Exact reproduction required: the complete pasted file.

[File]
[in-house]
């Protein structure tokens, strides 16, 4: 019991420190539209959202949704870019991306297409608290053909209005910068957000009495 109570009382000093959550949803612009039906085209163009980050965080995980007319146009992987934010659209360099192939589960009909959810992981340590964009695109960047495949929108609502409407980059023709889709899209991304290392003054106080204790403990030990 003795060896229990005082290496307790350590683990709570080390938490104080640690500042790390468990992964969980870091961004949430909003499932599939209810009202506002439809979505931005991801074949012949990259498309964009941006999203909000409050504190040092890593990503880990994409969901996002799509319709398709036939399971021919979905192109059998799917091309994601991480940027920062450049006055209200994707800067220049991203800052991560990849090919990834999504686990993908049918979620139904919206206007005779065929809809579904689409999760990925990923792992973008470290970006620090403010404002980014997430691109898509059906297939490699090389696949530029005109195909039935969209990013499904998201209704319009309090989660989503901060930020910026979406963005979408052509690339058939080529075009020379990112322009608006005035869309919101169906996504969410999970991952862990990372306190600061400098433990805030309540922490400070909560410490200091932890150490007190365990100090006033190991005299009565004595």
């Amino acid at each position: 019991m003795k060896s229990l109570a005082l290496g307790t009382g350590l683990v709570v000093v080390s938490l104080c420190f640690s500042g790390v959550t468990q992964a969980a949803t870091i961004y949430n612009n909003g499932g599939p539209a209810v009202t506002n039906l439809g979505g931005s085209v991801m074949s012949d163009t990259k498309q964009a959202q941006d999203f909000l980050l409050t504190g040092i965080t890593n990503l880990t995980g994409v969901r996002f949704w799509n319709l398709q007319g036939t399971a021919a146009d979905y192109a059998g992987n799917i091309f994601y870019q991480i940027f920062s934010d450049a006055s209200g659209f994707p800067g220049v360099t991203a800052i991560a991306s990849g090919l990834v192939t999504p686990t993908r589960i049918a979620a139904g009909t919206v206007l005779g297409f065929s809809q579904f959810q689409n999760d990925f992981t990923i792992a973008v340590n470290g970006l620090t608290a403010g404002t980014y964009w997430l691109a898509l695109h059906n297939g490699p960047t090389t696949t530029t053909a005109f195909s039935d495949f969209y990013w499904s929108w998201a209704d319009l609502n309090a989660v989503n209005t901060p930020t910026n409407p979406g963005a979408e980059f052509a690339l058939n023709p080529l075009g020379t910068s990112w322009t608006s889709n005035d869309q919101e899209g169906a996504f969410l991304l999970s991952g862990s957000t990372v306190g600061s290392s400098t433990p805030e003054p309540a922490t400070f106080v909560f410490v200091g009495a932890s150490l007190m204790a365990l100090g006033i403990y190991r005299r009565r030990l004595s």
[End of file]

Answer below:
[in-house]
């Protein structure tokens, strides 16, 4: 019991420190539209959202949704870019991306297409608290053909209005910068957000009495 109570009382000093959550949803612009039906085209163009980050965080995980007319146009992987934010659209360099192939589960009909959810992981340590964009695109960047495949929108609502409407980059023709889709899209991304290392003054106080204790403990030990 003795060896229990005082290496307790350590683990709570080390938490104080640690500042790390468990992964969980870091961004949430909003499932599939209810009202506002439809979505931005991801074949012949990259498309964009941006999203909000409050504190040092890593990503880990994409969901996002799509319709398709036939399971021919979905192109059998799917091309994601991480940027920062450049006055209200994707800067220049991203800052991560990849090919990834999504686990993908049918979620139904919206206007005779065929809809579904689409999760990925990923792992973008470290970006620090403010404002980014997430691109898509059906297939490699090389696949530029005109195909039935969209990013499904998201209704319009309090989660989503901060930020910026979406963005979408052509690339058939080529075009020379990112322009608006005035869309919101169906996504969410999970991952862990990372306190600061400098433990805030309540922490400070909560410490200091932890150490007190365990100090006033190991005299009565004595």
């Amino acid at each position: 019991m003795k060896s229990l109570a005082l290496g307790t009382g350590l683990v709570v000093v080390s938490l104080c420190f640690s500042g790390v959550t468990q992964a969980a949803t870091i961004y949430n612009n909003g499932g599939p539209a209810v009202t506002n039906l439809g979505g931005s085209v991801m074949s012949d163009t990259k498309q964009a959202q941006d999203f909000l980050l409050t504190g040092i965080t890593n990503l880990t995980g994409v969901r996002f949704w799509n319709l398709q007319g036939t399971a021919a146009d979905y192109a059998g992987n799917i091309f994601y870019q991480i940027f920062s934010d450049a006055s209200g659209f994707p800067g220049v360099t991203a800052i991560a991306s990849g090919l990834v192939t999504p686990t993908r589960i049918a979620a139904g009909t919206v206007l005779g297409f065929s809809q579904f959810q689409n999760d990925f992981t990923i792992a973008v340590n470290g970006l620090t608290a403010g404002t980014y964009w997430l691109a898509l695109h059906n297939g490699p960047t090389t696949t530029t053909a005109f195909s039935d495949f969209y990013w499904s929108w998201a209704d319009l609502n309090a989660v989503n209005t901060p930020t910026n409407p979406g963005a979408e980059f052509a690339l058939n023709p080529l075009g020379t910068s990112w322009t608006s889709n005035d869309q919101e899209g169906a996504f969410l991304l999970s991952g862990s957000t990372v306190g600061s290392s400098t433990p805030e003054p309540a922490t400070f106080v909560f410490v200091g009495a932890s150490l007190m204790a365990l100090g006033i403990y190991r005299r009565r030990l004595s």